Questioning Common Assumptions

Questioning Common Assumptions

Former teacher, now home educating her own children, speaks out against the misinformation and distrust meted out to home educators

What’s been said?

On 30 November Schoolsweek featured an Opinion piece by Anna Dusseau entitled Home-schoolers deserve better than misinformation and distrust.

Triggered by the release of the LGA’s report “Children missing education” on 16 November, Dusseau opens by querying the vastly differing total numbers of children said not to be in school for whatever reason. She also challenges the ongoing confusion between those not in school and those truly missing education.

Now a home educator herself, author and former teacher Dusseau boldly takes on some of the high profile names dubious about EHE. After reflecting on Spielman’s dismissive attitude towards parents, she very much hopes the Education Select Committee will not follow Spielman’s line in its deliberations.

Failures within the school system are also in Dusseau’s sights, together with the shrewd observation that “a far more likely narrative is that parents are withdrawing their children from school due to a collapse of faith in the system itself.”

Humorously noting that this perspective is “naturally unpopular among stakeholders,” she presses home her point by stating that the familiar official assertion that “most children are better off at school” rings somewhat hollow “after a year of disastrous mismanagement.”

Why does it matter?

Dusseau’s own journey from primary school refusnik to GCSE success story, then from teacher to home educating parent make her comments worthy of serious consideration. Her personal conviction is that the best learning takes place when stimulated by a child’s own curiosity to find out more, whilst enforced learning situations can have the undesired effect of shutting down interest and motivation.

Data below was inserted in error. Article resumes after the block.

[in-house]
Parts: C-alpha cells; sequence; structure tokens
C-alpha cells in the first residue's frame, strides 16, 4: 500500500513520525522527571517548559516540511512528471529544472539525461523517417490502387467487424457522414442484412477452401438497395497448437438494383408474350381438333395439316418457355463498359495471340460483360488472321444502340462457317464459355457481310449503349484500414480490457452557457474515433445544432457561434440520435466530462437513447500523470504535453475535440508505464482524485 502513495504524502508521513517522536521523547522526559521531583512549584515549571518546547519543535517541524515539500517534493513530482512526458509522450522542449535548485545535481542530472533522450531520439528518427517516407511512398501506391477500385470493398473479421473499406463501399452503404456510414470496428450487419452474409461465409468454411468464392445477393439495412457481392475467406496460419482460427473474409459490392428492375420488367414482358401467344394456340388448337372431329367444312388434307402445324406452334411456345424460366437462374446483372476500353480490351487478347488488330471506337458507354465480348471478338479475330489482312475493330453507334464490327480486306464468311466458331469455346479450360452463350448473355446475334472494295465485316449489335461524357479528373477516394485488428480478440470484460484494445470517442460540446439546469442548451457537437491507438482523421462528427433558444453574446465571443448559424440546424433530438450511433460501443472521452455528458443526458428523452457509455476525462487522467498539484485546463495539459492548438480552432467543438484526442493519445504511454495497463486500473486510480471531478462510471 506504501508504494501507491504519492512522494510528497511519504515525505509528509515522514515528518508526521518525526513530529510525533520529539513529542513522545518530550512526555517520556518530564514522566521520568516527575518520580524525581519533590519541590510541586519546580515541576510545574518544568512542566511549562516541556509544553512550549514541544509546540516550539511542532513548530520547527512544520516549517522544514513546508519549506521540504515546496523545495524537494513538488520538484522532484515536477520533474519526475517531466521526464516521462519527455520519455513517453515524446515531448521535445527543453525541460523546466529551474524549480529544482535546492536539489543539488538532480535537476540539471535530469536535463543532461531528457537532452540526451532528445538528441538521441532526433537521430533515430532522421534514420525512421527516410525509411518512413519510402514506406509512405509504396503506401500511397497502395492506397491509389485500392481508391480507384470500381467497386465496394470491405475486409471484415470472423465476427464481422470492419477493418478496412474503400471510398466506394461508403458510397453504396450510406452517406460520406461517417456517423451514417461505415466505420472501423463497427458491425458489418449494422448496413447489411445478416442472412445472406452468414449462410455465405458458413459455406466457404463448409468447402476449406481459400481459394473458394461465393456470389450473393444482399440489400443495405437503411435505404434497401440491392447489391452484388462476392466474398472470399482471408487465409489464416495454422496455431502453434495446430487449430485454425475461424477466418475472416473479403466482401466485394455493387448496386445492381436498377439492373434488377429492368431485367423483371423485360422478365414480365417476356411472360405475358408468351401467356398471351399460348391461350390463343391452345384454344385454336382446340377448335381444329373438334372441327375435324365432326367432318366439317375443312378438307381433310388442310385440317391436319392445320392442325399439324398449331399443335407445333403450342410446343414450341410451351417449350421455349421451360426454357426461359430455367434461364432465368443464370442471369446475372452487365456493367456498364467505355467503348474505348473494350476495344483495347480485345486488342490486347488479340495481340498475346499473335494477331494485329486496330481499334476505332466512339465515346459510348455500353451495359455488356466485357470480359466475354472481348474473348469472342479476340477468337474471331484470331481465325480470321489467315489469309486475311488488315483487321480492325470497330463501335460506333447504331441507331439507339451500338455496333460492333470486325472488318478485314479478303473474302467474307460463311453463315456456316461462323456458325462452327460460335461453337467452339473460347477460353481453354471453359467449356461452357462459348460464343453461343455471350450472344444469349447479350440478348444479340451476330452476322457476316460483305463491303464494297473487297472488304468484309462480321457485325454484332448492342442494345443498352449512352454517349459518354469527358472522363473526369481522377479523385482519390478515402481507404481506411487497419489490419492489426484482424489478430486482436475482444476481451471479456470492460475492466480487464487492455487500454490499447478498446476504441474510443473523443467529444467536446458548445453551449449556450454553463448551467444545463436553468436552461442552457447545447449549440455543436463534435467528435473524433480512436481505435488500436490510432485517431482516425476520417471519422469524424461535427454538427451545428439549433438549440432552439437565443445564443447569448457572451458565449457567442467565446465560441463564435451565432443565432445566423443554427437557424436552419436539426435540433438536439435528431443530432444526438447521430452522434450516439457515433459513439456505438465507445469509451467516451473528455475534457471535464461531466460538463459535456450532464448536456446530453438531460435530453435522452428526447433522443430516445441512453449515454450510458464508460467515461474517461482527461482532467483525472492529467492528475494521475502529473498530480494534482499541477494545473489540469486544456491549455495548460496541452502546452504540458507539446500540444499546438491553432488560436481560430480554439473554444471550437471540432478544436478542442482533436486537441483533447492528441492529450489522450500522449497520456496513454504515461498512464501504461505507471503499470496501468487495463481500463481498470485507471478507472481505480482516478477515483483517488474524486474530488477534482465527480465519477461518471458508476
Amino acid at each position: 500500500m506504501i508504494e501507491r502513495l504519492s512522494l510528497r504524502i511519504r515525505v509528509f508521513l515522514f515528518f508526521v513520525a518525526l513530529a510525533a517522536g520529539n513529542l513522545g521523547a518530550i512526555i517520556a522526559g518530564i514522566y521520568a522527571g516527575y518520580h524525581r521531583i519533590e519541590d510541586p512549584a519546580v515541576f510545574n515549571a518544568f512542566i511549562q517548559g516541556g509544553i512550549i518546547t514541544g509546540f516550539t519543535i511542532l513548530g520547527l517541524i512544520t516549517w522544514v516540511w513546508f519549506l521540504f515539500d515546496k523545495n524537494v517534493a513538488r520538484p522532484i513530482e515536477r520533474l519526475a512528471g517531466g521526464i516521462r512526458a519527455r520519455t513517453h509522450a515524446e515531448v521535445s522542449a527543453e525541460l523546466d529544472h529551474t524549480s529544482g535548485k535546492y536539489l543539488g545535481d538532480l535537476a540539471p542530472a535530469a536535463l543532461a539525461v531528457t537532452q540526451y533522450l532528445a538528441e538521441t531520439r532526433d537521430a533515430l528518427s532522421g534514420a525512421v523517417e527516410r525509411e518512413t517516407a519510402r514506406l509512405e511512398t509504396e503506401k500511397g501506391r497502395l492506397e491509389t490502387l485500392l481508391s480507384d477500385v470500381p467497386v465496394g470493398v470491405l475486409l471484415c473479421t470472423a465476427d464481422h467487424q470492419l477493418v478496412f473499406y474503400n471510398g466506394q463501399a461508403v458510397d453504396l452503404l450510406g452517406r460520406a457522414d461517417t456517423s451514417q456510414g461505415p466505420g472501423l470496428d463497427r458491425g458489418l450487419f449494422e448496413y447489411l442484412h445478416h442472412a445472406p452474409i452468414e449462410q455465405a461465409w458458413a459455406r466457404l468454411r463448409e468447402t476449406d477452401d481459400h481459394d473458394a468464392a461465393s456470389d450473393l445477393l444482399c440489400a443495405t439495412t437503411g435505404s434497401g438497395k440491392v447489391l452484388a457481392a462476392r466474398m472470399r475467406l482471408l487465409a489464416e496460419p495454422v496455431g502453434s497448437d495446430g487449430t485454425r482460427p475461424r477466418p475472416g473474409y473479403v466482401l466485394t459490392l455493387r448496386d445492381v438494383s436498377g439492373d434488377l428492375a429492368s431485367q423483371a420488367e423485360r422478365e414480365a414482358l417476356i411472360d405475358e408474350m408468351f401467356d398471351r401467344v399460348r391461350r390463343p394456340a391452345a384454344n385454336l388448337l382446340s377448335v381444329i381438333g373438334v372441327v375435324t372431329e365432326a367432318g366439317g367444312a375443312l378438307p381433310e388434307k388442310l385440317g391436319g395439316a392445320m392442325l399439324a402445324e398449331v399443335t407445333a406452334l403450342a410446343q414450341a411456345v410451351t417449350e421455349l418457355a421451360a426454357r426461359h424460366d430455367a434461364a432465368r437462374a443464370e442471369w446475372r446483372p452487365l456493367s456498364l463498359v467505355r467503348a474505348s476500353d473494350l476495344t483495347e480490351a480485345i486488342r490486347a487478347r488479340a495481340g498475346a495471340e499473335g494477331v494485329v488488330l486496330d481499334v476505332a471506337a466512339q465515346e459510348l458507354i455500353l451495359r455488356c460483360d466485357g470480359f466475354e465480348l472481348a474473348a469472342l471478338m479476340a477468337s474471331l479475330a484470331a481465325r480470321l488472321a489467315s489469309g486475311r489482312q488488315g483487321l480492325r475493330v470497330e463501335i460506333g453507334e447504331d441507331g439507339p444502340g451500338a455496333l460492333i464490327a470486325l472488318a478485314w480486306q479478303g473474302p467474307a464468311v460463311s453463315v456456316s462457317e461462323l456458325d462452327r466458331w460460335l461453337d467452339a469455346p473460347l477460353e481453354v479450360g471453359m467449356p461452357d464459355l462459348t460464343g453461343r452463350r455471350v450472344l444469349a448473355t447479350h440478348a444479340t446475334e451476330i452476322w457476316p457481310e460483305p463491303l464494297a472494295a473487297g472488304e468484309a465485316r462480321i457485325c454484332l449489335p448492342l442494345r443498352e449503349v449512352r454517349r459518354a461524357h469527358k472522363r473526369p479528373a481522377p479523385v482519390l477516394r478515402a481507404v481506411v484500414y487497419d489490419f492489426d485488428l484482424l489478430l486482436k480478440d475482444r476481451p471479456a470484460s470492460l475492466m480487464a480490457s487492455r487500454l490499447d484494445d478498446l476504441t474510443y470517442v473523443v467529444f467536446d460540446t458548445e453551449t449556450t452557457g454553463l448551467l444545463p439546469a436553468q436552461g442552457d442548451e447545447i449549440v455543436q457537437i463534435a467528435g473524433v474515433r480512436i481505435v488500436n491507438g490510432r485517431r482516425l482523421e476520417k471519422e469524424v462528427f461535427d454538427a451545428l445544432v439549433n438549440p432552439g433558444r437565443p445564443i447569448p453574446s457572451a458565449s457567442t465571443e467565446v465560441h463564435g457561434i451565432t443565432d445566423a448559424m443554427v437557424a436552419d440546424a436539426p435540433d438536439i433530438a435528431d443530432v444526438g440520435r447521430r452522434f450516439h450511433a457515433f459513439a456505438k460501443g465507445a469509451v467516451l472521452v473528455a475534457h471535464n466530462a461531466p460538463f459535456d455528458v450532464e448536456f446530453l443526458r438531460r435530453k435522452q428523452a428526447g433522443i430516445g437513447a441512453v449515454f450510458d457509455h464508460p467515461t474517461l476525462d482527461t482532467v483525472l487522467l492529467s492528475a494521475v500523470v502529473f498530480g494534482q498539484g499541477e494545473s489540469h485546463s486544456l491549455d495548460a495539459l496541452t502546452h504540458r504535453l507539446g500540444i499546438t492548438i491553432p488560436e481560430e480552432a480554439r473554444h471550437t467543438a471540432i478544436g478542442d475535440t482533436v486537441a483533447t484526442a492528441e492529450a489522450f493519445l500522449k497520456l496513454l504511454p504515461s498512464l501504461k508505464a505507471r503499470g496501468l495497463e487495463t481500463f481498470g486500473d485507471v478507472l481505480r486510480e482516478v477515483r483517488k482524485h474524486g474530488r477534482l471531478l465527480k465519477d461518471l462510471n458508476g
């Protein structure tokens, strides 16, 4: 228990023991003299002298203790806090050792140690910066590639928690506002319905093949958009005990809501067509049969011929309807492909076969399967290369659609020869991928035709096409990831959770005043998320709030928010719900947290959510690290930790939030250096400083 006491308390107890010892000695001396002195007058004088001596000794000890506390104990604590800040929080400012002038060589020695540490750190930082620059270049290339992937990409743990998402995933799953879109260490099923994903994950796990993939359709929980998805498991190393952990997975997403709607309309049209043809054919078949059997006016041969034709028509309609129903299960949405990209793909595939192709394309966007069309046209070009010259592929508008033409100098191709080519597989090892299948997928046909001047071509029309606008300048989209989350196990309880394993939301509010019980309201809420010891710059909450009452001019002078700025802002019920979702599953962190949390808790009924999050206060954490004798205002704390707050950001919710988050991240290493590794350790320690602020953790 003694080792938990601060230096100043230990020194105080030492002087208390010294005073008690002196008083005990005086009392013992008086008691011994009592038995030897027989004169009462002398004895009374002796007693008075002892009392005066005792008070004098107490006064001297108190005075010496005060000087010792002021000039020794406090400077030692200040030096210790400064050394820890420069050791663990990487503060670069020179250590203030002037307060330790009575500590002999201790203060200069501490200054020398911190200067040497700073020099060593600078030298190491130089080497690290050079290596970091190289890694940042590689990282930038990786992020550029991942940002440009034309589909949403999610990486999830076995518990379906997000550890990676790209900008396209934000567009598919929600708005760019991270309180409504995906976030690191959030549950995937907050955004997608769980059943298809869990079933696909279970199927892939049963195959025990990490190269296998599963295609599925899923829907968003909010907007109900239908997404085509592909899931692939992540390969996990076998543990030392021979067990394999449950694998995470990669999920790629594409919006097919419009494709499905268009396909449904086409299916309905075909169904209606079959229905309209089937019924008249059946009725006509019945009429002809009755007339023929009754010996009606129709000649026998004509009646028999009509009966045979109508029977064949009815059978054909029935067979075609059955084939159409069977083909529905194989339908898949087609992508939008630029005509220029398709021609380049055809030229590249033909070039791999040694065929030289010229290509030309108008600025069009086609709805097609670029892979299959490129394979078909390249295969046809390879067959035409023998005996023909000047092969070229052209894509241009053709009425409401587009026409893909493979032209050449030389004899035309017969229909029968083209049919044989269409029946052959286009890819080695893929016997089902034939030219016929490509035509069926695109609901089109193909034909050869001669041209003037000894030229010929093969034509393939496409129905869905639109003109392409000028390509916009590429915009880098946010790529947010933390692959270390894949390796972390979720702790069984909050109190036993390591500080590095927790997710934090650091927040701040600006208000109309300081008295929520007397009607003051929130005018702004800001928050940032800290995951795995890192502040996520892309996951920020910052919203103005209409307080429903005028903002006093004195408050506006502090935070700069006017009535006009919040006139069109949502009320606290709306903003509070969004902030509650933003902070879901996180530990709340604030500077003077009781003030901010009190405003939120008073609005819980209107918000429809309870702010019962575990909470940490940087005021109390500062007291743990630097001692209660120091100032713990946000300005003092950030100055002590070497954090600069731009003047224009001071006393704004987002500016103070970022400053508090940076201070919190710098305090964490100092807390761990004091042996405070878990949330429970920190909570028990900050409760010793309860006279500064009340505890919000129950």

On 4 August her story was featured in a Guardian article which included her advice for those contemplating home education from September. Billed as The teacher who decided to ‘unschool’ her own children, she was reported as an advocate of “discovery learning,” who felt that “her son and daughter were being ‘processed’ in school.”

She has also written her own “free range home education handbook” called “The Case for Homeschooling,” published by Hawthorn Press.

Events of this year have kept home education almost continuously in the headlines, but media attention does not always guarantee quality coverage. Dusseau’s careful consideration of some long-standing and important issues, however, make this Schoolsweek article a worthwhile read:

  • “inspection tends to drive education away from its natural, holistic focus on the child, towards a target-oriented, corporate approach;”
  • “children’s achievement, both in the classroom and in other educational settings, is most powerfully shaped by real parental engagement;”
  • “feeding an endless cycle of misinformation and mistrust” [about home education] is counter-productive;
  • “any debate must start from the premise that families long predate our 150-year-old compulsory education and 28-year-old inspectorate.”

What can I do?

Read the Schoolsweek and Guardian pieces, and if you want to further develop your own thinking about the benefits or otherwise of compulsory schooling, try her article in Progressive Education called Going, going, gone. What the sudden rise in home education does (and doesn’t) tell us about the school system.

Take heart from Dusseau’s point about the value of parental engagement, and remind yourself that families were successfully raising children long before the existence of the education system currently regarded as the norm in First World societies like our own.

In fact, in Sweden where day care from the age of one is now the default position for the majority of families and home education is not permitted apart from in “exceptional circumstances”, research with the benefit of hindsight is producing some rather disturbing findings.

So don’t let the tide of anti-HE propaganda undermine your trust in our own natural ability as a parent. You are an expert when it comes to knowing your own children best – and beyond that, you have their interests at heart more than any professional will ever do.